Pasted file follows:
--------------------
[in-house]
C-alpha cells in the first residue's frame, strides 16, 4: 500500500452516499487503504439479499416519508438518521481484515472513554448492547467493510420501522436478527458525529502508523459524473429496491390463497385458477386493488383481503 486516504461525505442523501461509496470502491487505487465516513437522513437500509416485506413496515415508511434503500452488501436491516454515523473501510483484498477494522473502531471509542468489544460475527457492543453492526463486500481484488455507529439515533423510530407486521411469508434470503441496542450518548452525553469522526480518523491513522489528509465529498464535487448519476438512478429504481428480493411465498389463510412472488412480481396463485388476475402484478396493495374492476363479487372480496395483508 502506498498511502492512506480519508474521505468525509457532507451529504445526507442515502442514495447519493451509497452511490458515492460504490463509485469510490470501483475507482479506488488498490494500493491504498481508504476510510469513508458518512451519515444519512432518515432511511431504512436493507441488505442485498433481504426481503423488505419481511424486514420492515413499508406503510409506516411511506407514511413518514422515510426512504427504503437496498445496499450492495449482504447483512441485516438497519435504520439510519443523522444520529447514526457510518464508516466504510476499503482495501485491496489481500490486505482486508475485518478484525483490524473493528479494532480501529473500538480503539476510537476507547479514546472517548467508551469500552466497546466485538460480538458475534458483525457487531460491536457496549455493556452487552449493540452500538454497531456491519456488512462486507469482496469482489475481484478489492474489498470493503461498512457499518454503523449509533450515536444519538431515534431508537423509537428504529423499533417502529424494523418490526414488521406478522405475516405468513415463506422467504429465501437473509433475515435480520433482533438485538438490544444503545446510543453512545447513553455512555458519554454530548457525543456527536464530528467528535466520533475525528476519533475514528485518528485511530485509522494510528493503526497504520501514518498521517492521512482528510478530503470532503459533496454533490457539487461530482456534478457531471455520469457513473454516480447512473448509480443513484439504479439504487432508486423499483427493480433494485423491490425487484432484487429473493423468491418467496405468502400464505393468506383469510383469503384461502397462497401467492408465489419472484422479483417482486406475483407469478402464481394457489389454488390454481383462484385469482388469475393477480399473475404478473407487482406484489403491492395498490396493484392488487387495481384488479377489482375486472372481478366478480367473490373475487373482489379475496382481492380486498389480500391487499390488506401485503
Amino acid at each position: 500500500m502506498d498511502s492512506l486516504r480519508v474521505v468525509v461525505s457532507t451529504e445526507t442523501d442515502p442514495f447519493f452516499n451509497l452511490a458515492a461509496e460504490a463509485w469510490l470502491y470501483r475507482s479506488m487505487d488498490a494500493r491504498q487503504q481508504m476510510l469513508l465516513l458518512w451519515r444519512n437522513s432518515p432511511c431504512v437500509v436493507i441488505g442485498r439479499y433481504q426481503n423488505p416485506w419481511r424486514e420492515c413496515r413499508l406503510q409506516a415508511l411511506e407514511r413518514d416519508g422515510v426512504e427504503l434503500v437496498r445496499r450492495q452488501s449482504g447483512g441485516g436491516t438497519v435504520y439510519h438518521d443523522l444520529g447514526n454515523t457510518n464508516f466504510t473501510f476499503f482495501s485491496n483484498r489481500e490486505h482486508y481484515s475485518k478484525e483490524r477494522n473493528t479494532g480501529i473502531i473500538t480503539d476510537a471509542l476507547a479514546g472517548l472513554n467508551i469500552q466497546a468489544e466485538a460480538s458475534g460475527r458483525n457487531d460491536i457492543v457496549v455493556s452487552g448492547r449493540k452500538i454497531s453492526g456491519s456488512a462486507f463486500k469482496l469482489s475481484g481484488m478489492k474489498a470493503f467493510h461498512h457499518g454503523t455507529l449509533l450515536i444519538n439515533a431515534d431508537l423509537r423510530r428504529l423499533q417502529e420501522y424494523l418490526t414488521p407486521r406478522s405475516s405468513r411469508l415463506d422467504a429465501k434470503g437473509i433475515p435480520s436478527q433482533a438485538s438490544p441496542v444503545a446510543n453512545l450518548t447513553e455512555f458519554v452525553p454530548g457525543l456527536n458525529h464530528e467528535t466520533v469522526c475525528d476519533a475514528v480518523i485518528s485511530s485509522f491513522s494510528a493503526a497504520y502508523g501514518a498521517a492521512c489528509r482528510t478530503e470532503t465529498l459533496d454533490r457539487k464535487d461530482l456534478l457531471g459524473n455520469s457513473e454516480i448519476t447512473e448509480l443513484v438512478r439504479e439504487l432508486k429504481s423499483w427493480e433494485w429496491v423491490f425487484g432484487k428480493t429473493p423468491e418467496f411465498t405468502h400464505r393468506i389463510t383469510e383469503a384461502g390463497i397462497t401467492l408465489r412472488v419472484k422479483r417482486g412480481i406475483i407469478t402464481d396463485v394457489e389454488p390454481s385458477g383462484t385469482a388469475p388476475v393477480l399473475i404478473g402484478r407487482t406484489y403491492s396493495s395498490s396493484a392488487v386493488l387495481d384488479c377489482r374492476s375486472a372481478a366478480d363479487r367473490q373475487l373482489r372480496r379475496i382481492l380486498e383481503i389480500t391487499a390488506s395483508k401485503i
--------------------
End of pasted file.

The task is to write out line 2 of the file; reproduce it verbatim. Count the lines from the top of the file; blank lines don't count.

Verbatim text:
C-alpha cells in the first residue's frame, strides 16, 4: 500500500452516499487503504439479499416519508438518521481484515472513554448492547467493510420501522436478527458525529502508523459524473429496491390463497385458477386493488383481503 486516504461525505442523501461509496470502491487505487465516513437522513437500509416485506413496515415508511434503500452488501436491516454515523473501510483484498477494522473502531471509542468489544460475527457492543453492526463486500481484488455507529439515533423510530407486521411469508434470503441496542450518548452525553469522526480518523491513522489528509465529498464535487448519476438512478429504481428480493411465498389463510412472488412480481396463485388476475402484478396493495374492476363479487372480496395483508 502506498498511502492512506480519508474521505468525509457532507451529504445526507442515502442514495447519493451509497452511490458515492460504490463509485469510490470501483475507482479506488488498490494500493491504498481508504476510510469513508458518512451519515444519512432518515432511511431504512436493507441488505442485498433481504426481503423488505419481511424486514420492515413499508406503510409506516411511506407514511413518514422515510426512504427504503437496498445496499450492495449482504447483512441485516438497519435504520439510519443523522444520529447514526457510518464508516466504510476499503482495501485491496489481500490486505482486508475485518478484525483490524473493528479494532480501529473500538480503539476510537476507547479514546472517548467508551469500552466497546466485538460480538458475534458483525457487531460491536457496549455493556452487552449493540452500538454497531456491519456488512462486507469482496469482489475481484478489492474489498470493503461498512457499518454503523449509533450515536444519538431515534431508537423509537428504529423499533417502529424494523418490526414488521406478522405475516405468513415463506422467504429465501437473509433475515435480520433482533438485538438490544444503545446510543453512545447513553455512555458519554454530548457525543456527536464530528467528535466520533475525528476519533475514528485518528485511530485509522494510528493503526497504520501514518498521517492521512482528510478530503470532503459533496454533490457539487461530482456534478457531471455520469457513473454516480447512473448509480443513484439504479439504487432508486423499483427493480433494485423491490425487484432484487429473493423468491418467496405468502400464505393468506383469510383469503384461502397462497401467492408465489419472484422479483417482486406475483407469478402464481394457489389454488390454481383462484385469482388469475393477480399473475404478473407487482406484489403491492395498490396493484392488487387495481384488479377489482375486472372481478366478480367473490373475487373482489379475496382481492380486498389480500391487499390488506401485503